• Maintain a 3.0 or better GPA. Review your GPA overall and for your major.
  • You must declare a major upon entry to the four-year college.
  • Make an appointment with a transfer advisor to discuss your transfer plan.
  • The Pathways program makes it easy to transfer from one CUNY college to another.
  • Check out transfer maps and credential stacking information guides for your major.
  • Career Services can help you connect your interests to a career.

You can start thinking about your end goals, even if you haven’t begun classes yet. Here are some things to consider:

  1. GPA matters most – Work hard and be aware of policies that can affect your GPA (withdrawal deadlines, cumulative GPA admission policies, etc.) Four-year colleges review your entire academic record.
  2. Take math ASAP
  3. Start a syllabus file – Have hard copies or scanned versions for every class you take. The syllabi serve as proof of what you did in each class, which can come in very handy when it comes to transferring and getting credit later.
  4. Transfer major alignment – Does your transfer college offer the major(s) you are interested in pursuing? Do they offer your current major, or is it called something else? Choose your transfer options wisely, and make sure the majors and programs offered match your academic interests and occupation expectations.
  5. Clarity about your major when transferring is critical – You must declare a major upon entry to the four-year college.
  6. Research admission requirements
  7. Partnership and articulation agreements – Check with Transfer Services for LaGuardia’s agreements.
  8. Research minimum credentials and/or licensing requirements for the major and occupational goals.
  9. Start forming and strengthening your relationships with faculty and staff early – When planning your letters of recommendation, think about which faculty and or staff you will be asking to send a letter on your behalf.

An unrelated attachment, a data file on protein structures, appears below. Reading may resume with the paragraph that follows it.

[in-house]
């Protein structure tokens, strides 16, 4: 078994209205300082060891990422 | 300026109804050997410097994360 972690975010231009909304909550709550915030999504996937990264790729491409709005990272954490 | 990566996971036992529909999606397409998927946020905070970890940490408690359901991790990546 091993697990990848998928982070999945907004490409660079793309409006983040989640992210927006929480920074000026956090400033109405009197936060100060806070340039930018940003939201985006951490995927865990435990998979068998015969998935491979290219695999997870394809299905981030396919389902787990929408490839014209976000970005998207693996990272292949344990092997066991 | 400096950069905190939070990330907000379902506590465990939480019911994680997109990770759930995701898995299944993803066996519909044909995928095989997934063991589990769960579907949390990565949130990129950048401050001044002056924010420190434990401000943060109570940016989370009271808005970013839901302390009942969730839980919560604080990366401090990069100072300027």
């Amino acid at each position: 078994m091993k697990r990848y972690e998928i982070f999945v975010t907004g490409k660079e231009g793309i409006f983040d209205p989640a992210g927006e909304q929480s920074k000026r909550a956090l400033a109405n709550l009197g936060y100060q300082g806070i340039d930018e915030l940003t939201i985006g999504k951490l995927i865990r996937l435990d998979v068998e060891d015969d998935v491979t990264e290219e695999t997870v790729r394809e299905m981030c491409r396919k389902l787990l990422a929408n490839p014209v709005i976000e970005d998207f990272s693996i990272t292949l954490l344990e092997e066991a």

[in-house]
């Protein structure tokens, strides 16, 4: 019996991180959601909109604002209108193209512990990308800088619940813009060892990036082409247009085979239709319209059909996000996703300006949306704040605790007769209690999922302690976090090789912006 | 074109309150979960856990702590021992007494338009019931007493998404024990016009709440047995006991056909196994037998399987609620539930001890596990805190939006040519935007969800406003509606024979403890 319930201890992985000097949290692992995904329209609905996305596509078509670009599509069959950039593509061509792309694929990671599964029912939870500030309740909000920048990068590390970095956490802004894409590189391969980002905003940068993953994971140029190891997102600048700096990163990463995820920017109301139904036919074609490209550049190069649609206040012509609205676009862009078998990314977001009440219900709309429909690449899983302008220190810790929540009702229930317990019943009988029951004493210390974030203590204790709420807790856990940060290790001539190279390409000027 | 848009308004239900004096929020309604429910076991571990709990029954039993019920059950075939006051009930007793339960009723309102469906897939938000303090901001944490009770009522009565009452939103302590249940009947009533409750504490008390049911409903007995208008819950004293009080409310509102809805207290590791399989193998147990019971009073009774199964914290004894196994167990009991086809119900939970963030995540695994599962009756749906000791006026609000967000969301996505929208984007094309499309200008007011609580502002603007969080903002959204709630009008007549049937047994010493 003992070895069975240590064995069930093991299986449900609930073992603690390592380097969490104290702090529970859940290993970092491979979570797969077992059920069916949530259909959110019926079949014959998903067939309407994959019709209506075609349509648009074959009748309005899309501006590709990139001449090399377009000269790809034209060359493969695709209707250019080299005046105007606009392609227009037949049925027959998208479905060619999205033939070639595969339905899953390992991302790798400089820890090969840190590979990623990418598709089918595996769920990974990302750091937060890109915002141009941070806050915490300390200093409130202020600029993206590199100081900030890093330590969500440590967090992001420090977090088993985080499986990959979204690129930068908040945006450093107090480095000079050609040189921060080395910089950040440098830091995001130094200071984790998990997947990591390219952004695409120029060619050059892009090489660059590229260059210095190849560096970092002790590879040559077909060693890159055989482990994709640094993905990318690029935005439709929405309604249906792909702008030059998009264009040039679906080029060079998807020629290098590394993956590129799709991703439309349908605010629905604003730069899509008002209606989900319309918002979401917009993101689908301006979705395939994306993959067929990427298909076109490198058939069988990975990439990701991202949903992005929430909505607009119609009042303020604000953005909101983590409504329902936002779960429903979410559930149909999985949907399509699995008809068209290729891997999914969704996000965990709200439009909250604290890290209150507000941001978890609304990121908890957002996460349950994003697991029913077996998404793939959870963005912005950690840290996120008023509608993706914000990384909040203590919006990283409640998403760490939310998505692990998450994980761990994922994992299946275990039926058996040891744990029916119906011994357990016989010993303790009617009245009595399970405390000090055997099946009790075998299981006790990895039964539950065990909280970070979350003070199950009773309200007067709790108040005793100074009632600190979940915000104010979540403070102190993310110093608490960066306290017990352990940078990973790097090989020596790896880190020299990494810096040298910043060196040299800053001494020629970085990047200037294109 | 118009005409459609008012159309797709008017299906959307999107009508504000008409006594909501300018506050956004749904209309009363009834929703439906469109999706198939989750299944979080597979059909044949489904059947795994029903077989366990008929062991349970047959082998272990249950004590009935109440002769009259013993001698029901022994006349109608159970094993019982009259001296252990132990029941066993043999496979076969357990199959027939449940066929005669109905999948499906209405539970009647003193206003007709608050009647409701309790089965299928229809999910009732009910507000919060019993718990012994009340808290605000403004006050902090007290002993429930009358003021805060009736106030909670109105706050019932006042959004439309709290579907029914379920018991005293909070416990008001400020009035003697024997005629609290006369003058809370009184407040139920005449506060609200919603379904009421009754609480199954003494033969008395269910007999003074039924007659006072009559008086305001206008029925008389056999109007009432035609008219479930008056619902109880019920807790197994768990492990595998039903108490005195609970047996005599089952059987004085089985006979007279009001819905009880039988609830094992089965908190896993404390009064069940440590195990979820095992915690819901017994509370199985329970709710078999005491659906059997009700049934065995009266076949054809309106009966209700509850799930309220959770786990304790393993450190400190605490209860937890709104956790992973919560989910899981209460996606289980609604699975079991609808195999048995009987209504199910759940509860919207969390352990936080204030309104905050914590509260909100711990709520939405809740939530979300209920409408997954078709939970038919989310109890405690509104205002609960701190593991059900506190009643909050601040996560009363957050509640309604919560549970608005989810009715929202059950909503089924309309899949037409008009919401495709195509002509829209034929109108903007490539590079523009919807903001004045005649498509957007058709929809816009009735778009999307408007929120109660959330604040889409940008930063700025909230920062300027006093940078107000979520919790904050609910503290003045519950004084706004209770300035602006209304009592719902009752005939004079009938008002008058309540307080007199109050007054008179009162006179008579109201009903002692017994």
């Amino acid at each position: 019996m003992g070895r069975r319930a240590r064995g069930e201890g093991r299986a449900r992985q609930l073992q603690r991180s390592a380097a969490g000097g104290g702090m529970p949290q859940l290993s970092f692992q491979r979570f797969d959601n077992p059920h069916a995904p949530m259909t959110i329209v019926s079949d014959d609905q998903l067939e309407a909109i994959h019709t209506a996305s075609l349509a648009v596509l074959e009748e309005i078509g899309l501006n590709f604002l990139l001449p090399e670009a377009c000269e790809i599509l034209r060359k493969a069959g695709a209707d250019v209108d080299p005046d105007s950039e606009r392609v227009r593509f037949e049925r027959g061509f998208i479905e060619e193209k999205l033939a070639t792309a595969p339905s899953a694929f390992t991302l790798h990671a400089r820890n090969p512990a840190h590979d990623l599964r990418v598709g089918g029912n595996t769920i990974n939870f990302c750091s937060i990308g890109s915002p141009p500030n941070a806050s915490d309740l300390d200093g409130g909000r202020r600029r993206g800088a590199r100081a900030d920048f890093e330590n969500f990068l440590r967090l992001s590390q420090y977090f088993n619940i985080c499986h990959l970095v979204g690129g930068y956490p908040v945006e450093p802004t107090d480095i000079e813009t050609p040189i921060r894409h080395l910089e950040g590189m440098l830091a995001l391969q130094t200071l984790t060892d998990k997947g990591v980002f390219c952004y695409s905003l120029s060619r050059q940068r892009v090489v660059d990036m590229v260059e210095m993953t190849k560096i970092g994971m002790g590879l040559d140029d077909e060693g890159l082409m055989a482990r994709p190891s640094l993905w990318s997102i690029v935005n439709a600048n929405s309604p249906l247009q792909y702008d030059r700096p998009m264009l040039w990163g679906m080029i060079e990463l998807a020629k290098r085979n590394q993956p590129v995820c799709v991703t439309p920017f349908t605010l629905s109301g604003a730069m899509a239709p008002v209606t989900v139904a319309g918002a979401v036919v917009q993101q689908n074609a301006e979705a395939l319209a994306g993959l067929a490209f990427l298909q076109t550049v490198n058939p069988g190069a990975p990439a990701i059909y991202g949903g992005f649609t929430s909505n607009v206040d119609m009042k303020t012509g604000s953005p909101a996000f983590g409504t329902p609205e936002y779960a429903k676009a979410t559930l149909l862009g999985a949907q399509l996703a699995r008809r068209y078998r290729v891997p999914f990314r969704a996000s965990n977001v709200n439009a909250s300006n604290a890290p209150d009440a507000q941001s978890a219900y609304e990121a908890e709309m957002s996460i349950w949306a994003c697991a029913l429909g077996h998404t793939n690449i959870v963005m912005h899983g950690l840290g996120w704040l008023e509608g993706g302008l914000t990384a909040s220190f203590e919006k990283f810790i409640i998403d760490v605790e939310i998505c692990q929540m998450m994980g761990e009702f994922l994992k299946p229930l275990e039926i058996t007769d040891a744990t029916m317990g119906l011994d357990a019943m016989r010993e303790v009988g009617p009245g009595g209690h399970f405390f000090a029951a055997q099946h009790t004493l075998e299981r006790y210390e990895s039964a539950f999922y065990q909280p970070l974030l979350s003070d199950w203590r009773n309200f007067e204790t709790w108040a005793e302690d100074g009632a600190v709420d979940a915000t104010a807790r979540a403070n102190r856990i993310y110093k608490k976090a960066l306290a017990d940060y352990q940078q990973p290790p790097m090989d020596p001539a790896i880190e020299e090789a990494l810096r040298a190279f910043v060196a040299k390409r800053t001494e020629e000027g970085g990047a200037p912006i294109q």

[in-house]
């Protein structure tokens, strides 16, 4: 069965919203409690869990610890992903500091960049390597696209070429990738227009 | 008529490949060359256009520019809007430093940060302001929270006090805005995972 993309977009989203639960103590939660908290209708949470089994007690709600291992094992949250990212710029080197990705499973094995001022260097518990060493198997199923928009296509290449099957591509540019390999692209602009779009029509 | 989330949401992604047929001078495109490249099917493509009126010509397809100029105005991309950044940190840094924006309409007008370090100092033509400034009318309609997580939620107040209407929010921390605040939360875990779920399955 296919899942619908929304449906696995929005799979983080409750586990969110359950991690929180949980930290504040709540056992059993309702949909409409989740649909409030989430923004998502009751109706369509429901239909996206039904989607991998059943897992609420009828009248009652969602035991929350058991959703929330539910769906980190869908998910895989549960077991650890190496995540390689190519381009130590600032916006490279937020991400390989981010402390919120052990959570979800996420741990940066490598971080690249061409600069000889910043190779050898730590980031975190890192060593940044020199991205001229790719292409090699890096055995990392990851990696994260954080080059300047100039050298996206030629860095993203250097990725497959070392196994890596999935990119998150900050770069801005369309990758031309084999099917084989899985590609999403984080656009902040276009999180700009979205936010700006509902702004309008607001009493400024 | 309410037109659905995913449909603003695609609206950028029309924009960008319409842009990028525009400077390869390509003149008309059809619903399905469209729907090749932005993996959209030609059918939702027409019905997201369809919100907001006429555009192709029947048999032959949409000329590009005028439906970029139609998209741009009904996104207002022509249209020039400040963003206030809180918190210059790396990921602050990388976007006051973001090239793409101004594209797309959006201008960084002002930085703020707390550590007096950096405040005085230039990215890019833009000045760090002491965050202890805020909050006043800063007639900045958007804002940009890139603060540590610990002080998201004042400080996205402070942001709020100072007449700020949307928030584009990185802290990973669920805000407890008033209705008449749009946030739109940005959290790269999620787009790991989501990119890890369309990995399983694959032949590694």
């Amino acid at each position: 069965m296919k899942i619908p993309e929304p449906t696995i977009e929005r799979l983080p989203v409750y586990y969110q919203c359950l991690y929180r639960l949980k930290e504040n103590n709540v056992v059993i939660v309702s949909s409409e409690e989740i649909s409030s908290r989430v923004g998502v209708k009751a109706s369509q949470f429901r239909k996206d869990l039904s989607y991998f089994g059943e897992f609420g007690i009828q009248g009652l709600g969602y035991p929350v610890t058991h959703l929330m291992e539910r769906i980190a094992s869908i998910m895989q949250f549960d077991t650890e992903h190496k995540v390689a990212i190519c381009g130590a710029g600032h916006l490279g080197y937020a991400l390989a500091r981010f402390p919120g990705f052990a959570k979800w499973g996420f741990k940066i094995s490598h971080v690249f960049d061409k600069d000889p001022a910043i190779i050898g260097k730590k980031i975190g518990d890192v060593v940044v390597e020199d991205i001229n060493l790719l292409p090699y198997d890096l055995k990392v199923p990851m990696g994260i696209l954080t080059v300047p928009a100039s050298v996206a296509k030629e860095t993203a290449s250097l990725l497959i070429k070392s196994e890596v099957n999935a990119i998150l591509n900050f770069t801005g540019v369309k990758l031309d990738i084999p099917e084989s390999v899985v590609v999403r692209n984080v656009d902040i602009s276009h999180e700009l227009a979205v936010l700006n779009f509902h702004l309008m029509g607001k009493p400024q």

• NOTE: You want to give them at least two months notice before any deadlines.
  10. College visits – Go to as many of the campuses you’re interested in as possible for admissions tours and information sessions.
  11. Explore scholarships and options for paying for college. Many private and competitive scholarships also have tough application processes and early deadlines. Make sure you know what’s coming down the road so that you can better prepare to pay for colleges.
  12. GRADUATE! Having an associate degree matters and will help you achieve your next steps.

Complete an evaluation of your CUNY-to-CUNY credits: Evaluate Your Credits


Searching through multiple scholarship databases can be demanding but also rewarding. The good news is, once you learn how to navigate your way through various scholarship resources, you’ll be closer to finding a scholarship that matches your transfer and financial needs, and it may surprise you how much funding is available. View Scholarships.

Peer Mentor Program

Would you like more personalized help? The Transfer Peer Mentor Program will assign you a LaGuardia alum who has experience transferring to a four-year college and who will assist you in exploring your transfer options.